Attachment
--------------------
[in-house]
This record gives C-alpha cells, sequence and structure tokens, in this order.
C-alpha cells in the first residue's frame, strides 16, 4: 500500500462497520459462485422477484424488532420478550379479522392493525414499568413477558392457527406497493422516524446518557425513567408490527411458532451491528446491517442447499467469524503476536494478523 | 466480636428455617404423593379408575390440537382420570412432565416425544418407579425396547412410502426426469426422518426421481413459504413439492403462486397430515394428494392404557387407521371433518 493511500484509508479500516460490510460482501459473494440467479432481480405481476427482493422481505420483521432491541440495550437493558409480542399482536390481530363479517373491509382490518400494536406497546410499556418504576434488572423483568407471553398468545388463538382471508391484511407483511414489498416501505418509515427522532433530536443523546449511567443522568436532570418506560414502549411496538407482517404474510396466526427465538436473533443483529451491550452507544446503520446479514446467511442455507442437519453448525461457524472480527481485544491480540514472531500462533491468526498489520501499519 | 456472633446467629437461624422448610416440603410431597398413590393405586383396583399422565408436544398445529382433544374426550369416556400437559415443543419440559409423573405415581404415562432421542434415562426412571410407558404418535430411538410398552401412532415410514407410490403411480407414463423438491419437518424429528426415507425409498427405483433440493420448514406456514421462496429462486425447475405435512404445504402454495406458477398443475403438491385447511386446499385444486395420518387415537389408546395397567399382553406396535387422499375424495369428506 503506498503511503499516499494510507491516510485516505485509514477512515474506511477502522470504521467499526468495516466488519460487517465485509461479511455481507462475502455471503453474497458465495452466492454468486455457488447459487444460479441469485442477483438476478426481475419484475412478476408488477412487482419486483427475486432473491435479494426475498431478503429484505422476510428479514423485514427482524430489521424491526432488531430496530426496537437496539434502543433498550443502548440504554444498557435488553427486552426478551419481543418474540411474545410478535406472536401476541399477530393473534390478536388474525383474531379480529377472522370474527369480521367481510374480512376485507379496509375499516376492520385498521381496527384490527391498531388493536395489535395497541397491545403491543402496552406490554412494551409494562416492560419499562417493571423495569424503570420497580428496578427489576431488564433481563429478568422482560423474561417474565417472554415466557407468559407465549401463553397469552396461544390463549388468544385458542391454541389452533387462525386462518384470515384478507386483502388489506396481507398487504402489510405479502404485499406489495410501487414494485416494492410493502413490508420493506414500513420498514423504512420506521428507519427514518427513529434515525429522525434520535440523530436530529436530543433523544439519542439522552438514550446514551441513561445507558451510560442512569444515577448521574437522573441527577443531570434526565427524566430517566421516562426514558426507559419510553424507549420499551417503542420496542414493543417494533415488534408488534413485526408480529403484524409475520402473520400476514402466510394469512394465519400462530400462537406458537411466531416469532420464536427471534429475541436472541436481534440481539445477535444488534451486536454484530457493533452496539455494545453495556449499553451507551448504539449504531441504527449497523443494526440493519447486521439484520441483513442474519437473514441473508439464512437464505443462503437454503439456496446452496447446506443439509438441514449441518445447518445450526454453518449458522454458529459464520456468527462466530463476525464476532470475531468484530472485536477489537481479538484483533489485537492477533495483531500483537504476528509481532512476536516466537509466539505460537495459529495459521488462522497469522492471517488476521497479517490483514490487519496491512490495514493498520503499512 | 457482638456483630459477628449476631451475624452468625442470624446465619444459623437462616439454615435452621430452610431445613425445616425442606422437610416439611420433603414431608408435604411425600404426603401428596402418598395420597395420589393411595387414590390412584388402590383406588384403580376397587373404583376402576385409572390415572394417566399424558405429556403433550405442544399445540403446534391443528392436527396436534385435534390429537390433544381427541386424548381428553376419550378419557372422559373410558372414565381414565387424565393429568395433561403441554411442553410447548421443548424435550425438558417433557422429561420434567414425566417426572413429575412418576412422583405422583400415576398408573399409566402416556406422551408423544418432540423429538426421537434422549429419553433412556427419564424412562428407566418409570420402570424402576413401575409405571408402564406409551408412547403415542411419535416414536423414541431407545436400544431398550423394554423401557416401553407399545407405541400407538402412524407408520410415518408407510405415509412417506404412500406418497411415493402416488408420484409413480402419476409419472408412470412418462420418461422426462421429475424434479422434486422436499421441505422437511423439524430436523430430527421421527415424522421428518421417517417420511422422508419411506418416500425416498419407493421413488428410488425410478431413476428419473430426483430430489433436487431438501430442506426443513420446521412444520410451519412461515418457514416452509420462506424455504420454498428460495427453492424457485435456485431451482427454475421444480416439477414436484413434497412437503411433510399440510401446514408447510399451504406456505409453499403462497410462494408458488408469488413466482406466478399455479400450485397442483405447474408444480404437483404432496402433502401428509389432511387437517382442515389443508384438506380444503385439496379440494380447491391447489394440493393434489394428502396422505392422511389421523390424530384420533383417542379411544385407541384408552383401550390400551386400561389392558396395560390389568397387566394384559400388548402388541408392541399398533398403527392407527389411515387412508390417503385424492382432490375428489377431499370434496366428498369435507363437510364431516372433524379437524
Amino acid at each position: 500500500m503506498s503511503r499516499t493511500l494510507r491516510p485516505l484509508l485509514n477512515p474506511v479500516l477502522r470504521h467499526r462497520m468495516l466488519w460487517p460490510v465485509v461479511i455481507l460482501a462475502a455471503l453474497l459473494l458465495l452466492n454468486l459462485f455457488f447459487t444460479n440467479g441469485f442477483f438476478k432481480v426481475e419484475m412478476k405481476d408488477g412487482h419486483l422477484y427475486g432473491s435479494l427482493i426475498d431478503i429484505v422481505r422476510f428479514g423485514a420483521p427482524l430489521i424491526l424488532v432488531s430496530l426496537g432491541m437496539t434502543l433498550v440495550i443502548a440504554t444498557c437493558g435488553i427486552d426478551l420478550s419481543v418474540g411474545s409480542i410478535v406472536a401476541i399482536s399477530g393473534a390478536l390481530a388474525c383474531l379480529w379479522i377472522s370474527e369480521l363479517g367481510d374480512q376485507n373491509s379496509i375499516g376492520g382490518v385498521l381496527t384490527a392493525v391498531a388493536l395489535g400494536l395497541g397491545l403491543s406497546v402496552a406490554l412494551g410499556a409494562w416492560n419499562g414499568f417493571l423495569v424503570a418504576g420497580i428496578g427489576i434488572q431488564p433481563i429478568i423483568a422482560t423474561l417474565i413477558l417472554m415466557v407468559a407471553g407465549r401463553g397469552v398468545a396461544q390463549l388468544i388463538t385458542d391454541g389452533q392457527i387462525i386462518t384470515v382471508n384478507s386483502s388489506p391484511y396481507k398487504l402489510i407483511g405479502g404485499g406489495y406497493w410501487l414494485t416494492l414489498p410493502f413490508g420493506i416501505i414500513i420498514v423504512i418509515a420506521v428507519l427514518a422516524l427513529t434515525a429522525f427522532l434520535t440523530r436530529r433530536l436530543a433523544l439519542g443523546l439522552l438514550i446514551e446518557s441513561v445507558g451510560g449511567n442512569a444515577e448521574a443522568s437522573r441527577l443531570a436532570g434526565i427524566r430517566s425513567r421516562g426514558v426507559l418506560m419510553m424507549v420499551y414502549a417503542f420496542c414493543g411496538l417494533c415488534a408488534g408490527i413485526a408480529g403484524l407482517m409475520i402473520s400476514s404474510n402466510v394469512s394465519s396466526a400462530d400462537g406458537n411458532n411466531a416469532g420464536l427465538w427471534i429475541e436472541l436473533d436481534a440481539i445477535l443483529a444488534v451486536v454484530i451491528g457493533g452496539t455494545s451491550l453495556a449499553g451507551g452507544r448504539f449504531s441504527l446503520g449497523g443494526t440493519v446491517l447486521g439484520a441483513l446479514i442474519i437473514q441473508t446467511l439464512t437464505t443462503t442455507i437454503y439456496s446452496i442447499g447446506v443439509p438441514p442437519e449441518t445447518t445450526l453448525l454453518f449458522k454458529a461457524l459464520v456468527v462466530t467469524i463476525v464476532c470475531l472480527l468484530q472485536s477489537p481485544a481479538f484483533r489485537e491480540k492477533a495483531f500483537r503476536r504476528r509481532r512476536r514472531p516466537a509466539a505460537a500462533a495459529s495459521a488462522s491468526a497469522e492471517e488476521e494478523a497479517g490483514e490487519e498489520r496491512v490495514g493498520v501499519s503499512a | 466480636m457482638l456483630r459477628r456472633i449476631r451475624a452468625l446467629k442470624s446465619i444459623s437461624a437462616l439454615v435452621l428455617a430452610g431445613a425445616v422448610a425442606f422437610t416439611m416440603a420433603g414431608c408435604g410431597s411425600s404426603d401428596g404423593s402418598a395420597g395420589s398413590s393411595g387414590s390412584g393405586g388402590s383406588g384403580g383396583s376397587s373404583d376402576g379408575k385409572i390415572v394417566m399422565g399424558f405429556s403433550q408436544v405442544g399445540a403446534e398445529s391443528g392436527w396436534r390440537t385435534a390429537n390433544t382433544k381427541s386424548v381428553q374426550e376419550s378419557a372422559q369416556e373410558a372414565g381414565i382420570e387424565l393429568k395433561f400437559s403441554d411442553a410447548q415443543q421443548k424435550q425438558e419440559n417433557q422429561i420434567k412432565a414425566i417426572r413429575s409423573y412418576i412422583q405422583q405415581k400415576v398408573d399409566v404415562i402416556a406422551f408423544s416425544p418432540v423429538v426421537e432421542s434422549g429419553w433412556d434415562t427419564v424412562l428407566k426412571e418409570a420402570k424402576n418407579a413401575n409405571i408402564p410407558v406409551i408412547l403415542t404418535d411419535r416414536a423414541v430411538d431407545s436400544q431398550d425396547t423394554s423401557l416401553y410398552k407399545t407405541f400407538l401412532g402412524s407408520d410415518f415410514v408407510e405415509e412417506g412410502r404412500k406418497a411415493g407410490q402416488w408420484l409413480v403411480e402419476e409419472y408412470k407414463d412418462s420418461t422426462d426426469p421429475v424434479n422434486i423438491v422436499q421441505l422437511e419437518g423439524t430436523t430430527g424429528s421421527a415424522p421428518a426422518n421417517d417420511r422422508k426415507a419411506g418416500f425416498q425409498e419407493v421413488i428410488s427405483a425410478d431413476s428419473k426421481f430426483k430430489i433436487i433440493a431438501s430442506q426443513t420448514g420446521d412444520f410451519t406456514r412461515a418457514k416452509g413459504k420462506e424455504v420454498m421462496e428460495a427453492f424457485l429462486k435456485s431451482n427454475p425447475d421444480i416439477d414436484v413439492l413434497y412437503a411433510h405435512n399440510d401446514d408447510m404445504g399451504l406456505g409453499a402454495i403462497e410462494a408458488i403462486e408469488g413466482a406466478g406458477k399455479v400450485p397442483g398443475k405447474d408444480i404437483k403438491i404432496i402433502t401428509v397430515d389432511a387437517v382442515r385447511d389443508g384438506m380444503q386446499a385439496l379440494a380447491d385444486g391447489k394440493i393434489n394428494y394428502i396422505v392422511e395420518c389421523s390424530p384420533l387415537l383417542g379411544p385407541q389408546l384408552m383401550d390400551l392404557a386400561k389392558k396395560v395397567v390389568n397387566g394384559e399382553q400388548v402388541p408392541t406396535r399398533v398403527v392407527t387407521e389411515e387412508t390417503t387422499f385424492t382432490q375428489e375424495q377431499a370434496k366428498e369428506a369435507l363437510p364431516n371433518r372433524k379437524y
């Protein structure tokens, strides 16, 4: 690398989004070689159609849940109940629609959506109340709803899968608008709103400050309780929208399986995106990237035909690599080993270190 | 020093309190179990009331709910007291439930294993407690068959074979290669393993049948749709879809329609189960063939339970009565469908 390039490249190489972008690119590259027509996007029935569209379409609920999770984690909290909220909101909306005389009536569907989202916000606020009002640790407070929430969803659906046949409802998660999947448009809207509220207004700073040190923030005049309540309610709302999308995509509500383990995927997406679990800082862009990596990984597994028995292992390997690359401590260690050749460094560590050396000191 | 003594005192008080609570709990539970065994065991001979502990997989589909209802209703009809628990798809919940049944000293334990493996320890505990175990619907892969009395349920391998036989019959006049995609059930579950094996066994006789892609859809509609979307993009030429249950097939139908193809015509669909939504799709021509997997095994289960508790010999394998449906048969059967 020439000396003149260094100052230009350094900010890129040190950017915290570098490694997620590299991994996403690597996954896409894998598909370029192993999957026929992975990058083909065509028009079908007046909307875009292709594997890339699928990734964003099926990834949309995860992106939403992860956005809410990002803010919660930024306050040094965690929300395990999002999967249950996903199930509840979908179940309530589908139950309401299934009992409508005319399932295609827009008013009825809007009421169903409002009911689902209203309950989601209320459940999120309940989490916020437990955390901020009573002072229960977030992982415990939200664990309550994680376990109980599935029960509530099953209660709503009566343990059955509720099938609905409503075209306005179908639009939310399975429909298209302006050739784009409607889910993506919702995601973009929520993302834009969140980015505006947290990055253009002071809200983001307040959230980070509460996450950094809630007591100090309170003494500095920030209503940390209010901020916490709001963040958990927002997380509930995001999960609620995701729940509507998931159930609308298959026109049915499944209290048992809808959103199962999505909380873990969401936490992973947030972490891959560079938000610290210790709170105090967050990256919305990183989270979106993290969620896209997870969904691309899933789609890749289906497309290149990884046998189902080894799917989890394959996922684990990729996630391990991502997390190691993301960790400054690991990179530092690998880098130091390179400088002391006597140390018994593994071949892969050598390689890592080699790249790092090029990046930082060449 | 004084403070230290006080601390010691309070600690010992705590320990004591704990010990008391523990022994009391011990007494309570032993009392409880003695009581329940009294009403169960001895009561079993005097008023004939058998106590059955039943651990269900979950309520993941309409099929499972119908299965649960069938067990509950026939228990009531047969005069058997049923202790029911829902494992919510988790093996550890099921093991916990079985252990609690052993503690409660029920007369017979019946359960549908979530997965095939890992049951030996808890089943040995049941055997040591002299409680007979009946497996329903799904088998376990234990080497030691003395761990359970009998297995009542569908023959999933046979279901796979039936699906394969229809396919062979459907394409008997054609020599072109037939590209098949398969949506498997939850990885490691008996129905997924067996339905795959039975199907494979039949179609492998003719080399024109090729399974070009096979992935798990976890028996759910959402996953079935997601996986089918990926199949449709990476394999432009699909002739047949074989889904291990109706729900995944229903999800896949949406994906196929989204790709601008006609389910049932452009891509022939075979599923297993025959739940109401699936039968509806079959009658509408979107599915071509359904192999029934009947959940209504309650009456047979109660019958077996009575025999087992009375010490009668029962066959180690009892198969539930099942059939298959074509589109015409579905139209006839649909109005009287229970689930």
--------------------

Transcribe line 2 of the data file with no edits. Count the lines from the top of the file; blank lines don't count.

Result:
This record gives C-alpha cells, sequence and structure tokens, in this order.